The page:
Golden-haired skate legend, video-game huckster and film producer Tony Hawk added the role of wife swapper to his list of accomplishments this week, reportedly shacking up with the wife of his best friend a scant seven months after his third divorce.
As much as we love to gossip, the grody personal life of our childhood hero seems a little taboo--but also, when compared to some of his skateboarding peers, a little vanilla. Tony Hawk may be a weird friend and a dodgy husband, but he is far from the most noxious skater out there. In defense of the guy who inspired so many of us to do unbelievably dangerous shit in empty swimming pools, we present Five Skater Douches Worse Than Tony Hawk.
5. Jay Adams
Regaled as a founding father of skateboarding, Adams, 50, was lionized in the award-winning documentary Dog Town and Z-Boys. Unfortunately, he followed his early triumphs with a nosedive into crystal meth that ate up his best years with jail stints and run-ins with countless homemade tattoo guns.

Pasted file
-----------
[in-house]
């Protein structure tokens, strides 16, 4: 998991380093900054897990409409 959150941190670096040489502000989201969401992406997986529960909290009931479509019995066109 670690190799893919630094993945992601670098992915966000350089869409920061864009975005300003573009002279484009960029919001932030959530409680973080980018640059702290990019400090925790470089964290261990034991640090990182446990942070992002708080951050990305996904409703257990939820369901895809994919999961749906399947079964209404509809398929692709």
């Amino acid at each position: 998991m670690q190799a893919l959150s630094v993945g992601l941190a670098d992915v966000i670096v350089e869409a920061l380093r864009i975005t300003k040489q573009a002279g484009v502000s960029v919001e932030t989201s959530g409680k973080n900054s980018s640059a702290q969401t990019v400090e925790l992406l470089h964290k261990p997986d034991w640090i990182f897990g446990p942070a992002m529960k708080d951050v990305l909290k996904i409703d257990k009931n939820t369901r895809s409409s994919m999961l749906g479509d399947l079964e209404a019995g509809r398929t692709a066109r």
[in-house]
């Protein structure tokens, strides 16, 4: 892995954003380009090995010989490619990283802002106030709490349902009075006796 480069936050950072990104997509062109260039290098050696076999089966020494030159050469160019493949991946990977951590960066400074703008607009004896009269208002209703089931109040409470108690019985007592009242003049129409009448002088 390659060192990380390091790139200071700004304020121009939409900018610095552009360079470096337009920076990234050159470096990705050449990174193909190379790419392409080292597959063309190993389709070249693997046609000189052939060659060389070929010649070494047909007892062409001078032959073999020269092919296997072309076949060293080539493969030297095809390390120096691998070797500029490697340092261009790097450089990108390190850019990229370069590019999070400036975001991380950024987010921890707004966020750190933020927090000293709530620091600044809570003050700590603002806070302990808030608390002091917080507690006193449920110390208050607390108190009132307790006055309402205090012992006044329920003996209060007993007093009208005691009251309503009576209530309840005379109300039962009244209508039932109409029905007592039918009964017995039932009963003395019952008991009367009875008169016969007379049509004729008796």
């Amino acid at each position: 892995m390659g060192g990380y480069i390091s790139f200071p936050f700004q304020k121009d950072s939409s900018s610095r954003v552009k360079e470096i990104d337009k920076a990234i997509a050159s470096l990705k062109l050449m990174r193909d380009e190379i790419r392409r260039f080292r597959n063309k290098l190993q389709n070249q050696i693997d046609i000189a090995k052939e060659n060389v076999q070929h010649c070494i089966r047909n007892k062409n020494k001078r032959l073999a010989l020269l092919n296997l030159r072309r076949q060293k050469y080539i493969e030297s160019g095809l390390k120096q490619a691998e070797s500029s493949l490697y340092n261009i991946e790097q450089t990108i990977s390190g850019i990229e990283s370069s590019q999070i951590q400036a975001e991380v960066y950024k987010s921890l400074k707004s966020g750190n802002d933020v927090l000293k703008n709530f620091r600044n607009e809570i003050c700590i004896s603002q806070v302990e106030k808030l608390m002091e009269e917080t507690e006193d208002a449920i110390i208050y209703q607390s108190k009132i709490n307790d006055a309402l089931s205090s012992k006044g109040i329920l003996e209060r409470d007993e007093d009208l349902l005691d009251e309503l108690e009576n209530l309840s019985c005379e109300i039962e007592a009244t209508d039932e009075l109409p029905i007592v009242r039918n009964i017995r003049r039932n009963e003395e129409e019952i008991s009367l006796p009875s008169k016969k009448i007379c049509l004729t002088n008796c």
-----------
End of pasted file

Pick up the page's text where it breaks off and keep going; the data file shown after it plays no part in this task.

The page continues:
As far as his contributions to skating, Adams (as legend has it) gave the sport its physicality and daring, shaping it into the hybrid of wheeled vandalism, interpretive art and applied mania we all enjoy. Making Adams less than admirable is not the whole drugs-and-jail thing, but his more recent post-prison embrace of West Coast Evangelical Christianity.
We're all for Adams getting clean, but we suspect he's had to justify his conversion hundreds of times already by referring to Jesus as "the first punk rocker" or the "original skater," among other attempts to square piety with danger. Like walking on water, it's just not possible, and a dude like Jay ought to know better. The clip above features Adams in full "saved" mode.
4. Rikki Rockett
Believe it or not, the elfin Poison drummer signed an endorsement deal with Vision skateboards in the late 1980s, agreeing to wear Vision Street Wear T-shirts in a handful of music videos.